The Religion of Consumerism
by Chris Seay
As a Pastor, I have to admit that over the last 20 years of ministry Christmas has rarely felt like a holy day, much less a holy and sacred season. The busyness and materialism are not merely a distraction from the things that matter, they have become the driving force in a fever pitched frenzy that is anything but worshipful. In a moment of honest reflection with several good friends who are Pastors we had a moment of clarity, either this must change or we need to opt out of the whole thing. That year we abandoned decades of tradition and chose to make the worship of Jesus central to our Christmas experience. From a heart of worship flowed a radical kind of grace and giving that has ended the water crisis in impoverished regions across the globe and brought families together to celebrate a birthday intended to change the world.It seems insane to think that the birthday of Jesus the Liberating King is also the highest holy day for the dominant religion in the U.S. – Consumerism.
THE RELIGION OF CONSUMERISM
Every day advertisements implore us to get more from life. Fulfillment is within our grasp — and we deserve it. Why wait when we can have everything now?
We can buy the house of our dreams with no money down. We can pull a fine bottle of French wine from our miniature wine cellar and savor the flavors while we sit on our suede sectional and watch our fifty-inch flat screen. Before going to sleep on our third new mattress in five years, we can go online to make our interest-only mortgage payment and order the kids some cheap Christmas gifts made in China — and something for ourselves, too, so we can get free shipping.
We have been told that this is the perfect life. We have a sense that when we get to this point, we will be satisfied. Yet if we spend our lives pursuing this dream, we discover that it cannot deliver on its grand promises of ease and satisfaction. There will always be a finer wine, a better television, a faster computer . . . and so the race goes on until the day we find ourselves surrounded by the latest and greatest of everything, yet feeling more alone and unhappy than ever before.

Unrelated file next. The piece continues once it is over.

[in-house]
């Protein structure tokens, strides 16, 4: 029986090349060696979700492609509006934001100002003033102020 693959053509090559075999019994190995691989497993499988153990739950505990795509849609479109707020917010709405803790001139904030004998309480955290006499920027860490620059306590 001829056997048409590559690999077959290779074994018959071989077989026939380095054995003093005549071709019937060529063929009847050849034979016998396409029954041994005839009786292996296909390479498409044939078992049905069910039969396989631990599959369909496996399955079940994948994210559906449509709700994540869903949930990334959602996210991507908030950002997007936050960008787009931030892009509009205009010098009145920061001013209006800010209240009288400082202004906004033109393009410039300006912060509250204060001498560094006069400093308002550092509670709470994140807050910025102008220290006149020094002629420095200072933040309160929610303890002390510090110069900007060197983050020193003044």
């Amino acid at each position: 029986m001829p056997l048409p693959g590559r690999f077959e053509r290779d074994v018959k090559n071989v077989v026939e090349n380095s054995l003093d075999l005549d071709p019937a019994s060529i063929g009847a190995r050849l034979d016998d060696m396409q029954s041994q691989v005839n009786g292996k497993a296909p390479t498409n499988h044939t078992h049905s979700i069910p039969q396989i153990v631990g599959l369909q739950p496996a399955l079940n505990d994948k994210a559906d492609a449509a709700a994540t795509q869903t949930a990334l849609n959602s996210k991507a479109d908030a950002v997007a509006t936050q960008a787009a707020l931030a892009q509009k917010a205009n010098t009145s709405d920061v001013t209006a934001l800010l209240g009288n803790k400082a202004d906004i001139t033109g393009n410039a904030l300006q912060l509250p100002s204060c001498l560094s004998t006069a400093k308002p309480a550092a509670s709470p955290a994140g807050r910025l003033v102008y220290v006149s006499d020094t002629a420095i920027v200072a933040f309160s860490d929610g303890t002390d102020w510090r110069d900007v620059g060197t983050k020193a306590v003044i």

THE FASTEST-GROWING RELIGION IN THE WORLD
The fastest-growing religion in the world is not Islam or Christianity; the symbol of this rising faith is not the star and crescent or the cross, but a dollar sign. This expanding belief system is radical consumerism. It promises transcendence, power, pleasure, and fulfillment even as it demands complete devotion.
Many American Christians have decided they can, to put it bluntly, love both God and money. Our Scriptures tell how God’s people were often intrigued by the promises of other gods, whether offering a bountiful harvest, sexual pleasure, or political power. God’s people did not denounce him as they began to worship Baal or any other false god. Rather, they often continued to profess loyalty to God while they pursued their functional god. In the same way, American Christians have incorporated their devotion to consumerism with their Christian faith. Yet every step we make toward consumerism is one step farther off the path of Jesus the Liberating King.
It is now clear that the primary threat to true Christianity in America is consumerism — not liberalism, fundamentalism, Darwinism, secularism, or any other -ism that happens to achieve some level of influence and power.
Consumerism promises transcendence. Our consumer culture claims that the material thing we want most will elevate us above our current circumstances. A car, for example, is not simply a form of transportation; a car offers status, mystique, thrills, adventure, and confidence. If it were otherwise, we would all be driving the simplest, most cost-effective car available. Yet we buy cars for more than function, wondering which model will be the best for us. These promises are not completely empty — for weeks or months we may wake up happier knowing that we will be driving the car of our dreams. Inside, however, we know this sort of happiness is fleeting, whether it ends in a crash or the slow creep of longing for an even better car.